We want to know if the mean head of household age has increased so the alternative is

H A : 33

This is a one-tailed test as we are only looking at a one-sided alternative. Step 3: Level of Significance

0.05

Step 4: Test Statistic

The test statistic needed is for a one-sample t-test. It is one-sample because we are only looking at one set of data values. The other requirements for a t-test have been met as the sample size is 40 > 30 and the sample is a simple random sample.

x 0

s

n

df n 1

t

Step 5: Calculations

First the sample mean of the data should be calculated.

x

x 1787 43.58537

n

40

Now find the sample standard deviation

s

x x

2

n 1

16.53931

(For explanations of how to calculate the mean and the standard deviation see Measure of Center and Variation respectively)

Plug this information into the formula for the test statistic. x 0 43.58537 33 10.58537

s

16.53931

2.615095

n

40

4.047795

tobs

tobs

df n 1 40 1 39

Find the critical value for a level of significance of 0.05 and 39 degrees of freedom. Use the student t-distribution table or a t-score calculator. (i.e. http://www.stattrek.com/online-calculator/t-distribution.aspx) t 0.05,df 39 1.685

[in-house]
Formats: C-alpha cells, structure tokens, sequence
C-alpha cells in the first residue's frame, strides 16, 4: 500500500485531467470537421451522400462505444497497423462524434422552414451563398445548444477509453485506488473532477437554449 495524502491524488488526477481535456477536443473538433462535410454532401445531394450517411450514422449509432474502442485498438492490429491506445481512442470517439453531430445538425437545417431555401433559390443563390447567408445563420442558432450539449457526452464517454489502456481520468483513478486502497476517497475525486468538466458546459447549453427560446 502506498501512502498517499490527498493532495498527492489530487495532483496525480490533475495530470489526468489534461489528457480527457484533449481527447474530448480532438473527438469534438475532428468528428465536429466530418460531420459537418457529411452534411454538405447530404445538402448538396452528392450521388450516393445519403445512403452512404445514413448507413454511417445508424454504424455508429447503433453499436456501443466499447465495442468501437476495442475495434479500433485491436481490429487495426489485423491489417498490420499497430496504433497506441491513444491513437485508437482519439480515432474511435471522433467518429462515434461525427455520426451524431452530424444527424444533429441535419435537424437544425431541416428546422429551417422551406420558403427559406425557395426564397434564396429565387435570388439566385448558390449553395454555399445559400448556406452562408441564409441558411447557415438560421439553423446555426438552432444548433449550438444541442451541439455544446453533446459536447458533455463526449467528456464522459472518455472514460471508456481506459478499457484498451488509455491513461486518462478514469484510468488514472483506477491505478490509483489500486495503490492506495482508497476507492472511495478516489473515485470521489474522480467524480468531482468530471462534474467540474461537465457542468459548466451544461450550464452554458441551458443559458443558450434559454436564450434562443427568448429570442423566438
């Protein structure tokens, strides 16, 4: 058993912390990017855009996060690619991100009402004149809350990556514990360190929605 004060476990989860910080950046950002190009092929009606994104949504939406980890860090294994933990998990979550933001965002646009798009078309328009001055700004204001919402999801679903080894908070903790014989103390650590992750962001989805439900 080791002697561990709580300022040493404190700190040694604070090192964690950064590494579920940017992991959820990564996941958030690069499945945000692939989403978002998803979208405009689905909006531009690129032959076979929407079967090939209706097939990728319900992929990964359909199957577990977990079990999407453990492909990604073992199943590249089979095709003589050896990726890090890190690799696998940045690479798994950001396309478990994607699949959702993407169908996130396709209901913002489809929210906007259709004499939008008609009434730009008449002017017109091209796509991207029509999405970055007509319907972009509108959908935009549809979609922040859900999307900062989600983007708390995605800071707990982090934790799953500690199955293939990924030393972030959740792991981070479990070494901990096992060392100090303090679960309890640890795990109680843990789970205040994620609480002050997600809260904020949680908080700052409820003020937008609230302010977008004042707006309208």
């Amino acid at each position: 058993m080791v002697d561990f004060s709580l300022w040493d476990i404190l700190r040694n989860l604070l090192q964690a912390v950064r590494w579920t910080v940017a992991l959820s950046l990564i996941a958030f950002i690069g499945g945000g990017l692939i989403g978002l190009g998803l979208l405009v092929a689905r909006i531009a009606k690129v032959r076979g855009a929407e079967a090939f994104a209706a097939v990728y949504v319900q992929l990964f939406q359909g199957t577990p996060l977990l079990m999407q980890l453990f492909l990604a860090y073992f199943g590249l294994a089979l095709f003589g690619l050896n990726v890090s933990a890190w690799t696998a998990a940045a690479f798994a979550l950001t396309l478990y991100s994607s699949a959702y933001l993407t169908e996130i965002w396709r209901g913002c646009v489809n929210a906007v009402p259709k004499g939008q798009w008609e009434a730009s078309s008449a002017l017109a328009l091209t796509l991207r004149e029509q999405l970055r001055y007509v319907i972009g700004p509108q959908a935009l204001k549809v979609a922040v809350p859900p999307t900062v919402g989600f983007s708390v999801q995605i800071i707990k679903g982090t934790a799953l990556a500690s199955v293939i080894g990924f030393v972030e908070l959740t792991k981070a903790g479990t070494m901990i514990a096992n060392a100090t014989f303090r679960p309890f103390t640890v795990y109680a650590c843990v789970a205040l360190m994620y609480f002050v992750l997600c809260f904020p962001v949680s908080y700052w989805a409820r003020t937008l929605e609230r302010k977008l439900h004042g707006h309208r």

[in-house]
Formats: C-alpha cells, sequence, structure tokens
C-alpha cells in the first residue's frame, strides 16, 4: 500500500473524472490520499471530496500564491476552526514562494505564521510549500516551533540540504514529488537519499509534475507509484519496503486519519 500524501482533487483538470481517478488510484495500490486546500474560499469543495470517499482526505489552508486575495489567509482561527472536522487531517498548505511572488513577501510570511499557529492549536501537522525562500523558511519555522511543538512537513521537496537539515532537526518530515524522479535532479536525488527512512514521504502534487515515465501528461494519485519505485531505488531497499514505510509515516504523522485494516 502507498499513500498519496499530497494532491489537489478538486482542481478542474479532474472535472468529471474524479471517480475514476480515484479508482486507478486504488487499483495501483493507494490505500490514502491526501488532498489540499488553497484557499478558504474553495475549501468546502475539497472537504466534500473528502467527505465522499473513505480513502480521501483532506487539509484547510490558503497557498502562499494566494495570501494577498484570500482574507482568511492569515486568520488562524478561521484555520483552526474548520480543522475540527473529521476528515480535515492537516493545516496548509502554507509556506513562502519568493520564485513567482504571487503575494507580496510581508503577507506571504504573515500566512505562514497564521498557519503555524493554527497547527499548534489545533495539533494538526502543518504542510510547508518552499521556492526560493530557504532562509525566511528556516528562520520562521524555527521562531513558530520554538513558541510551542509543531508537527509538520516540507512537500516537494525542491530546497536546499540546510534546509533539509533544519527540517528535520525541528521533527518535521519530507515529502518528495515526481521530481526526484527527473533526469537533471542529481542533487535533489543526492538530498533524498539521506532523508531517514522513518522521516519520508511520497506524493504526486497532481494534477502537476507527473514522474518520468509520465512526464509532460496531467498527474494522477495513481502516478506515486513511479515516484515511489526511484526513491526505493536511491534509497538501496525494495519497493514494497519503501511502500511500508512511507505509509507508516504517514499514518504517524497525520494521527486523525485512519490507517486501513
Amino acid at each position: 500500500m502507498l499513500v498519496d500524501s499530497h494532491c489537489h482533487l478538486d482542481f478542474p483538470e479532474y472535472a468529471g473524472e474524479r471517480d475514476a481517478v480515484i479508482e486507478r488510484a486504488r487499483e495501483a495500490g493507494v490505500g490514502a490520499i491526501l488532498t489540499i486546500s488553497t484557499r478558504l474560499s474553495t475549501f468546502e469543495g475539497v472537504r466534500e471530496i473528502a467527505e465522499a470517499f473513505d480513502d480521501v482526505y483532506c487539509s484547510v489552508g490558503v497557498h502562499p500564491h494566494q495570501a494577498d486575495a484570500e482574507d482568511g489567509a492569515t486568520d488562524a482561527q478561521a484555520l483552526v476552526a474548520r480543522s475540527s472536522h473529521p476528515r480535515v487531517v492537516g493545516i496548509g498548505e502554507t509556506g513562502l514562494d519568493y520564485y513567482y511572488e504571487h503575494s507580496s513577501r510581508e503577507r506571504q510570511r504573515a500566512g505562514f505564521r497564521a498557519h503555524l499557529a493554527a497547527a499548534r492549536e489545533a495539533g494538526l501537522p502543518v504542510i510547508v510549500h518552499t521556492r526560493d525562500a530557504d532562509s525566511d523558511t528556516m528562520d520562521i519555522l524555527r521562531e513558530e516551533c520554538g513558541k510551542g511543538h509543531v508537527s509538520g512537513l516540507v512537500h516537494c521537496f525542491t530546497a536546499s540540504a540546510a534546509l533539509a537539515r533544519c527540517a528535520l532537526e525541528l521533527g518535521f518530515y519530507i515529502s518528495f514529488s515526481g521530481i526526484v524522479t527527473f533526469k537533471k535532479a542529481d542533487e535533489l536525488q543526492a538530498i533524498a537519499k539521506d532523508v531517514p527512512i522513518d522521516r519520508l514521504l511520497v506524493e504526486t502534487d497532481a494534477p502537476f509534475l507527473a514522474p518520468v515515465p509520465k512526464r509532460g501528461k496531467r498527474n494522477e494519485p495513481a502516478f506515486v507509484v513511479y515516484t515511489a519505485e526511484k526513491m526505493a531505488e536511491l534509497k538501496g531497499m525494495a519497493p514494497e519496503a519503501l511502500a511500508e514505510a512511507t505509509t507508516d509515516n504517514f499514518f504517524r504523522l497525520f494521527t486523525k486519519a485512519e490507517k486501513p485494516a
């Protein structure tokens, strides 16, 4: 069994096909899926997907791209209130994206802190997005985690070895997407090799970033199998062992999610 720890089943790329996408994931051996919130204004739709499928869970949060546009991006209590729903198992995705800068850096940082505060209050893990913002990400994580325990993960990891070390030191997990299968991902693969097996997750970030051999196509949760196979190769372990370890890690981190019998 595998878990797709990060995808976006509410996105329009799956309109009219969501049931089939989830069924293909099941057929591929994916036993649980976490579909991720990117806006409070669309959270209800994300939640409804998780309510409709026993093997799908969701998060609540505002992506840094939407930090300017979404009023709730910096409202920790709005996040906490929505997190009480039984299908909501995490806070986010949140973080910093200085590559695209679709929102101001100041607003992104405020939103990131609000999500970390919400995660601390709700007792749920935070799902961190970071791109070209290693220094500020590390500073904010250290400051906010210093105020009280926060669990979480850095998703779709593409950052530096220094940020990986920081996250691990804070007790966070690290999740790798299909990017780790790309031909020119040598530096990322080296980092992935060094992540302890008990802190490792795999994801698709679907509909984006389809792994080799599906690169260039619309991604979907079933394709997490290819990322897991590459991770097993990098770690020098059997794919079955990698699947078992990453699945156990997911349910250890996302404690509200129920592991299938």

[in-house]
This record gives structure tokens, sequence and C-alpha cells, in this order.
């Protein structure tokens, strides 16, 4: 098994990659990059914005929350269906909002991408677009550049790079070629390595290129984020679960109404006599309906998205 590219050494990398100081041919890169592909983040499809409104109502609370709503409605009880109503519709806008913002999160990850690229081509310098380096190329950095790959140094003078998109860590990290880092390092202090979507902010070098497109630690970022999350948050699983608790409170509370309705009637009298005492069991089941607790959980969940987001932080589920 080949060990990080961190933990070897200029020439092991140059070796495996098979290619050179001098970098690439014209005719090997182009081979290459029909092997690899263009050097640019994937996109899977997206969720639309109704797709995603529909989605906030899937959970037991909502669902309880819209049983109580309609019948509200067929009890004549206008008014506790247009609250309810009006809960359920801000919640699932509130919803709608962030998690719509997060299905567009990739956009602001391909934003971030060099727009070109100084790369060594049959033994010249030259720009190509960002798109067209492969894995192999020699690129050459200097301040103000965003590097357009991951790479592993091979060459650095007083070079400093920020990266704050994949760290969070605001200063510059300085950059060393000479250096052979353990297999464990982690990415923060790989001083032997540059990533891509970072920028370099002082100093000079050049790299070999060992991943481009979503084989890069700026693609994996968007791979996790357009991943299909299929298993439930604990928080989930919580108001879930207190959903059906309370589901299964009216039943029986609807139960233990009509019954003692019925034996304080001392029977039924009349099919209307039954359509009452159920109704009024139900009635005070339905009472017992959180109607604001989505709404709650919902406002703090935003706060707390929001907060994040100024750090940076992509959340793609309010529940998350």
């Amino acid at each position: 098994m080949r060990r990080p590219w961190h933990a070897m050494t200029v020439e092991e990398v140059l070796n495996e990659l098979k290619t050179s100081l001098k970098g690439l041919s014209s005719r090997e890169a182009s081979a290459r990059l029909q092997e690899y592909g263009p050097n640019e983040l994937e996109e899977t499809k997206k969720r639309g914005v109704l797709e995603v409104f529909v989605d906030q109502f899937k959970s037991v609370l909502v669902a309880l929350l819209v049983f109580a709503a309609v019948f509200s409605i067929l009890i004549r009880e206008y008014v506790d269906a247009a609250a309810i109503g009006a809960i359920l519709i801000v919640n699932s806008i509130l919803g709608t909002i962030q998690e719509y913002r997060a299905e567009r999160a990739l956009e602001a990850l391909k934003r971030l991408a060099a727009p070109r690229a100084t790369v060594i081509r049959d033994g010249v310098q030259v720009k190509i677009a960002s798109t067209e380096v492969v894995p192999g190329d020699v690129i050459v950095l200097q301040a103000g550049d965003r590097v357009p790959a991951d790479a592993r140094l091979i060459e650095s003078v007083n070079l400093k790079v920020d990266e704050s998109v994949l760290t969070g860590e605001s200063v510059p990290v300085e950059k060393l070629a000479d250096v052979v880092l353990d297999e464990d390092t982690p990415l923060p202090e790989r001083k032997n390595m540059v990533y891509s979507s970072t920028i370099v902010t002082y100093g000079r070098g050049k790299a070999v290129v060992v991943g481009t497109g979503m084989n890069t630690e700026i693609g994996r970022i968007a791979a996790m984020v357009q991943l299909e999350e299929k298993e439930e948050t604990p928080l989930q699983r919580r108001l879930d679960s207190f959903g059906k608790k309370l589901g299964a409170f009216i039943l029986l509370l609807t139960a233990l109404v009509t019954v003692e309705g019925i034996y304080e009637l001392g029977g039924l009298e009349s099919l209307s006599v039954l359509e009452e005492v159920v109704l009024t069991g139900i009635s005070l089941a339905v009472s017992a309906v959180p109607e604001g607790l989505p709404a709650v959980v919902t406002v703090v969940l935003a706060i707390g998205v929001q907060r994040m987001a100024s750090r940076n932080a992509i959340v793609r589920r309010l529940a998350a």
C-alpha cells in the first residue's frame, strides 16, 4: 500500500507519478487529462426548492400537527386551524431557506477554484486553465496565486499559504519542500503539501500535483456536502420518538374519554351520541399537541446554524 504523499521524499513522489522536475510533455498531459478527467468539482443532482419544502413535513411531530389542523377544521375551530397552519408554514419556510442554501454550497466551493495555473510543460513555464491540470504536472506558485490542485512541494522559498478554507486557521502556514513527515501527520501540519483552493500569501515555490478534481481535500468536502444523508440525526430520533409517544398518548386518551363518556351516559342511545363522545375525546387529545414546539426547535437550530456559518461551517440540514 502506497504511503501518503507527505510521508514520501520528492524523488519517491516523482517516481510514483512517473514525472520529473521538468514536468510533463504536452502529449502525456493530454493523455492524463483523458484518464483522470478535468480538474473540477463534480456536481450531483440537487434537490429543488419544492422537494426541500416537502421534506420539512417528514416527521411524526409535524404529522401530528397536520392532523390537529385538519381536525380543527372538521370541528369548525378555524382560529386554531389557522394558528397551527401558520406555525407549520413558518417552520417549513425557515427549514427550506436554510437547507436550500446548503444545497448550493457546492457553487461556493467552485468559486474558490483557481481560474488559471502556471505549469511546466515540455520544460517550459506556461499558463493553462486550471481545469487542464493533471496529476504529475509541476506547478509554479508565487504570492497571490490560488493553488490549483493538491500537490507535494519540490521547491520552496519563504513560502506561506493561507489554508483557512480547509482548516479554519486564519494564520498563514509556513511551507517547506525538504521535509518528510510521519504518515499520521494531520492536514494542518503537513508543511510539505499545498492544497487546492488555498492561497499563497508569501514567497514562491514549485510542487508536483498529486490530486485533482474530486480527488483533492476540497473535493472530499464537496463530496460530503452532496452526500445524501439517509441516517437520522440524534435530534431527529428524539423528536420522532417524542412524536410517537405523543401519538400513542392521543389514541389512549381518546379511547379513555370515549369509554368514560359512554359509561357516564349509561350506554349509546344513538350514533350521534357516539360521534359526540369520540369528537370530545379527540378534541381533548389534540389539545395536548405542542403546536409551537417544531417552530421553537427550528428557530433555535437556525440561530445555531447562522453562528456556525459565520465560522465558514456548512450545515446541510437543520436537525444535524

Step 6: Statistical Conclusion

The null hypothesis is rejected if the observed test statistic is more extreme that the critical value. Since the alternative hypothesis is right tailed (greater than) then we reject if the observed value is greater than

the critical value.

Since tobs 4.047795 1.685 t 0.05,df 39 then we reject the null hypothesis at a level of significance of 0.05.

Step 7: Experimental Conclusion

There is sufficient evidence to indicate that the mean age of the Head of Household in Phoenix, Arizona has increased at a level of significance of 0.05. Example Dependent t-test for two samples

A research wishes to prove that a diet results in significant weight loss. A random sample of 40 people are weighed and then follow the diet for 6 weeks and weighed. The 40 participants were all in need of weight loss and of approximately the same health standings. The before and after weights are in the following table. Before

After

257 240

244 236

151

229

151

296

151

219

265

177

202

194

198

175

194

281

148

260

159

176

255

212

287

242

248